Journeys in Japan – Nasu, Tochigi
This was my first trip after giving birth to my son. In May, we took him to a hotspring in Nasu, Tochigi prefecture.
Before arriving at a ryokan, we stopped at Ashino stone museum – the Stone plaza that was constructed from an old warehouse by a famous contemporary designer Kuma Kengo. Japan is very unique in this way: in the middle of an utterly rural area with nothing but rice fields and muddy roads there is a true gem, astonishing piece of art that should belong in a big city. I was really impressed with the museum’s architecture and curated collection of light and shadow.
Back in May, Danny was still only 5 months old so he was sleeping through most of our trip. If I take him out now, he would be jumping out of the carrier touching everything left and right. ^-^
Our ryokan was very fancy. After traveling to so many hotsprings, me and my husband decided that we prefer old traditional ryokans with a modern twist. I love tatami rooms and authentic public baths but if they are designed with the hint of a modern aesthetic – it is even better. Japan is very good at combining old with new and you can see it clearly when you visit a contemporary ryokan (Japanese style hotels/inns).
I fell in love with warm cashmere ponchos that were available in the room. I couldn’t help but buy one for this coming autumn. They are so cozy especially over a baby carrier. ^-^
Over the years of living in Japan, I got to appreciate what I call the “floor” culture. At first, I couldn’t understand why there are no tables or chairs or beds but now I get it. Sleeping on the floor on a mattress is so relaxing and with a tiny baby that is determined to fall down at any given moment, a floor bed looks particularly attractive. If only I had a tatami room in my apartment..
There was a semi-open hotspring bath attached to the room which was super useful as I could control the temperature of the water for baby’s sake.
I adapted a new tradition of trying various local ciders on my trips around Tokyo – not only for the taste but also because I love old-fashioned bottles with marble corks that they still use for them. I have never seen anything like this anywhere else. It truly fascinates me that someone would come up with such design. I realize now that I should have taken a photo of unopened bottle to prove my point.. Oh well, next time!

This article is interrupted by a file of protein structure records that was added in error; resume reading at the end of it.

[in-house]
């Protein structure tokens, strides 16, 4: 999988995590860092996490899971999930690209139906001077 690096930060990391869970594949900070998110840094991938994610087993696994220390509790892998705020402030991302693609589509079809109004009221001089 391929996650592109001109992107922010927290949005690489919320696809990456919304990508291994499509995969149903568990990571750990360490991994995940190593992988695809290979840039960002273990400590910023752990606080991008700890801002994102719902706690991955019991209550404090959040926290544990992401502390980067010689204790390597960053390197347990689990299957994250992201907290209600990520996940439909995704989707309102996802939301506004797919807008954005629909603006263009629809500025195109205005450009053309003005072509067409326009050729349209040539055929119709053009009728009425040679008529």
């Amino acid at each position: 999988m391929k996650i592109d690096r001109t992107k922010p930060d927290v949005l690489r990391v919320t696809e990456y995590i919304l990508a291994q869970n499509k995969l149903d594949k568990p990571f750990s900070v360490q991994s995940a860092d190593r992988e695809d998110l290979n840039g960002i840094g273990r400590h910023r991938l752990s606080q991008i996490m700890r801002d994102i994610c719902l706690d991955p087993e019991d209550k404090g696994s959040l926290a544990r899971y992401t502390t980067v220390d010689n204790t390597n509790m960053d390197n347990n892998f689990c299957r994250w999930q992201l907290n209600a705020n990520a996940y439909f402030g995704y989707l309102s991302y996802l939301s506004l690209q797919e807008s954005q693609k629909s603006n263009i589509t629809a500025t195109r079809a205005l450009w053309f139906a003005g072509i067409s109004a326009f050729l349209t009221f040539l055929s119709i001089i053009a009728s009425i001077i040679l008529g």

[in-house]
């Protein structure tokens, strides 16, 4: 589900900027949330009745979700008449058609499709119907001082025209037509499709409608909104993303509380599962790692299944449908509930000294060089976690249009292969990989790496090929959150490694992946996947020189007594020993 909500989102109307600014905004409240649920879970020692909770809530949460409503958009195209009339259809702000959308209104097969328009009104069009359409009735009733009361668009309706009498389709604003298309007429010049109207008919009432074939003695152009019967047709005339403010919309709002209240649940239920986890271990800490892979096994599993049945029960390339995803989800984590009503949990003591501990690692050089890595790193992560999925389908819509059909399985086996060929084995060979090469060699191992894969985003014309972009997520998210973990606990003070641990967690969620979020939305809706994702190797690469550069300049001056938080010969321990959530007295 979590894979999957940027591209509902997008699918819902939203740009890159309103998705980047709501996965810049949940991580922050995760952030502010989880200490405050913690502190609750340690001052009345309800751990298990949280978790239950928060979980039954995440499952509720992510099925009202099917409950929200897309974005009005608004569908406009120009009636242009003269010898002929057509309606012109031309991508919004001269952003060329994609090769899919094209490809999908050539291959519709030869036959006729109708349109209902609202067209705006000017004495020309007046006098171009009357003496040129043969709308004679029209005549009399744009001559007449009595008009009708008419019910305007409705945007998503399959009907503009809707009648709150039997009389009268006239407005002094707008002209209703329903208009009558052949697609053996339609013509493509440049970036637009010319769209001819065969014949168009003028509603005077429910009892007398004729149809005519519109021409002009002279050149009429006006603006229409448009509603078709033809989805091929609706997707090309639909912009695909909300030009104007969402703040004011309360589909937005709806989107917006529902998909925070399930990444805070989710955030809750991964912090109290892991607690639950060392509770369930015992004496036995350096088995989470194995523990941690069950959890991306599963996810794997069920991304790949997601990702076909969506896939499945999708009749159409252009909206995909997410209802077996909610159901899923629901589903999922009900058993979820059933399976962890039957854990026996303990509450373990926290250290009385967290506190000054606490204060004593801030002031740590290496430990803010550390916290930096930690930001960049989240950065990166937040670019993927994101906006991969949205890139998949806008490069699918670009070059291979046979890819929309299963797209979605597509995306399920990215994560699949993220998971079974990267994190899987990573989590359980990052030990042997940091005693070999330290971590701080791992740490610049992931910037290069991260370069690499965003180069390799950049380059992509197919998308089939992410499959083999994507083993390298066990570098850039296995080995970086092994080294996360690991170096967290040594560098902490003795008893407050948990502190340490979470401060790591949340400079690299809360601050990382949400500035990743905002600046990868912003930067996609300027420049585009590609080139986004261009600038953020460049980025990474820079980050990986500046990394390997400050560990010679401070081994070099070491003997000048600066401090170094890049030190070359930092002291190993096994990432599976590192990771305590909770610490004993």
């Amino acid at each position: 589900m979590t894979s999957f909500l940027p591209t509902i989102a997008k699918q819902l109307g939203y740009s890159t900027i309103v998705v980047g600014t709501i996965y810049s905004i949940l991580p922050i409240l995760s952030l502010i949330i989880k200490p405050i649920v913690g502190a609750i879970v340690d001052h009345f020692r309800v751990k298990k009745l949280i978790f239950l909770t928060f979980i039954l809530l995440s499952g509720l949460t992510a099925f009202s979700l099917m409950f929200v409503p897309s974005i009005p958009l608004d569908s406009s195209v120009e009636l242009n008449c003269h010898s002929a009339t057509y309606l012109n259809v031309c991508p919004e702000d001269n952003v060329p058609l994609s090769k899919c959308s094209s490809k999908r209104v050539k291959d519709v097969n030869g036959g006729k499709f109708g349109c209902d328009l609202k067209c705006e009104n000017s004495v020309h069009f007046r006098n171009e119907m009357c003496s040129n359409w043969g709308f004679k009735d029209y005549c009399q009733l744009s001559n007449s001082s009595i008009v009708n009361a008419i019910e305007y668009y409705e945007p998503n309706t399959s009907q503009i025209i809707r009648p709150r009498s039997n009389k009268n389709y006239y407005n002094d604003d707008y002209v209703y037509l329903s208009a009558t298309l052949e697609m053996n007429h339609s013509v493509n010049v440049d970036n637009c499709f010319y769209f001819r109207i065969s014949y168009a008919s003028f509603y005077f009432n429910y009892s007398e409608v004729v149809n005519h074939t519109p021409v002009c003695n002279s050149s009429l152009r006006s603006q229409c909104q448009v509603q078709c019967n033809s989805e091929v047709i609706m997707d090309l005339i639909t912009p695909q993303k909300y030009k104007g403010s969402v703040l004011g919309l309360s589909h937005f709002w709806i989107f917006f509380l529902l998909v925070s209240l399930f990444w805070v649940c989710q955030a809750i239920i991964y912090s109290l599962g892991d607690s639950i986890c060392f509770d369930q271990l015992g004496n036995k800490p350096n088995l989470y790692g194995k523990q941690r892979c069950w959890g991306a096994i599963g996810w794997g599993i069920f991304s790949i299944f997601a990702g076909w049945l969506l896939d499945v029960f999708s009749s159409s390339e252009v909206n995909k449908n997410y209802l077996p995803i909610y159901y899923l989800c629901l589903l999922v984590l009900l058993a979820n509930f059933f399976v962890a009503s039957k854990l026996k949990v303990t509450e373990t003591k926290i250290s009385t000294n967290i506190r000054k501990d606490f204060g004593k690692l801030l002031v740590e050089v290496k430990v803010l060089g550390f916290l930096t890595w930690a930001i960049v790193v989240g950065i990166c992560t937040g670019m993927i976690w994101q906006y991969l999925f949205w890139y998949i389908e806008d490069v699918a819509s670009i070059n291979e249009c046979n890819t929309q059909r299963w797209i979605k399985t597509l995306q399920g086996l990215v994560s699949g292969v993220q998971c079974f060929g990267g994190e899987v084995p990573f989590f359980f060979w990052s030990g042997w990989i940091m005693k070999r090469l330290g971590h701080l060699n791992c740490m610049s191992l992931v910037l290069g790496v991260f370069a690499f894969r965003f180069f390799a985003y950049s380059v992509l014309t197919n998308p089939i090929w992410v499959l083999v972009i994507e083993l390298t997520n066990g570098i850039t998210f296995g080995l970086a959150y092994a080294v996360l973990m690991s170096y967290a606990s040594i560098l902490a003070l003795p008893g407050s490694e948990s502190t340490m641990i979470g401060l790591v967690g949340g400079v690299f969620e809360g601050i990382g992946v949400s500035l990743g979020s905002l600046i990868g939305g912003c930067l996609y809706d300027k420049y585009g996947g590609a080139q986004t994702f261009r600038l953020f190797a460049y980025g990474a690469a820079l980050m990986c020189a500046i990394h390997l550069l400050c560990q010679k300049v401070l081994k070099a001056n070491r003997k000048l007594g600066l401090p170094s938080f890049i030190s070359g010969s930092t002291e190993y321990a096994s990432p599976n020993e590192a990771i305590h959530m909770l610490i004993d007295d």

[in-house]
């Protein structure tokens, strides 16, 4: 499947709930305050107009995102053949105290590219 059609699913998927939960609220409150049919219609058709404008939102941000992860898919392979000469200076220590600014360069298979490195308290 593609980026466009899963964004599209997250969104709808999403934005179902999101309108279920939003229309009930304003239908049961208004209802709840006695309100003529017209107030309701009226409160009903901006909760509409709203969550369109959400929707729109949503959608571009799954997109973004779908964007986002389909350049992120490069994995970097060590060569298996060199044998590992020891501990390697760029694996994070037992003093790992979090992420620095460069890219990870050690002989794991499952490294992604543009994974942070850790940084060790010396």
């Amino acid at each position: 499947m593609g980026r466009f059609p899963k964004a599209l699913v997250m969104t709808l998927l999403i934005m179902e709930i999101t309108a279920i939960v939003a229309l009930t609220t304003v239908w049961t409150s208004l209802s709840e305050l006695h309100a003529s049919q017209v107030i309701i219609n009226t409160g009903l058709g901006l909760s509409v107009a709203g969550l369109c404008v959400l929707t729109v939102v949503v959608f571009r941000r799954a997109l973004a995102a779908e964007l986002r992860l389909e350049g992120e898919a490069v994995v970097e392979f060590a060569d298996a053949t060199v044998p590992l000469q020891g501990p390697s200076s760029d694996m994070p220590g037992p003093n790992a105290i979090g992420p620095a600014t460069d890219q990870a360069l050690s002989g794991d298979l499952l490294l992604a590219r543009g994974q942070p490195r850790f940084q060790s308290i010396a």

Private rotemburo was great too. One of the two baths was only 40C so me and Danny took a dip in it.
He looks here like a little Buddha – fat and bald and with a gaze that shows all the sadness of the world. In reality he was just curious about water ripples that a little stream was making on the surface of the bath. ^-^ We dressed him in a “jimbei” – traditional Japanese summer wear for boys.
The dinner was incredible. Many people in Japan look at two things when choosing a ryokan: “o-furo” – the bath and “kaiseki ryori” – dinner which is the succession of small dishes that come one after another creating an elaborate meal. Traditional kaiseki ryori would only have vegetables and fish but the ones with modern twist also often feature meat and various takes on French desserts. This time, our dinner was exactly that – traditional meals followed by shabu-shabu – meat and veggies soup. At the end, we also had an amazing peach pudding. All the veggies and the catch were strictly local and seasonal.
The next day, we went to Nasu Heisei forest – national reserve and an amazing hiking place. Unfortunately, while the baby was still small we couldn’t really challenge ourselves but we did have a nice stroll around. The air was so pure, he fell asleep in an instant.
Nasu is famous for its Rusk cookies so we stocked up on them on the way back home. Wherever you go in Japan, you will always find an amazingly stylish souvenir shop that would sell delicious local delicacies. I really admire such dedication and attention to details.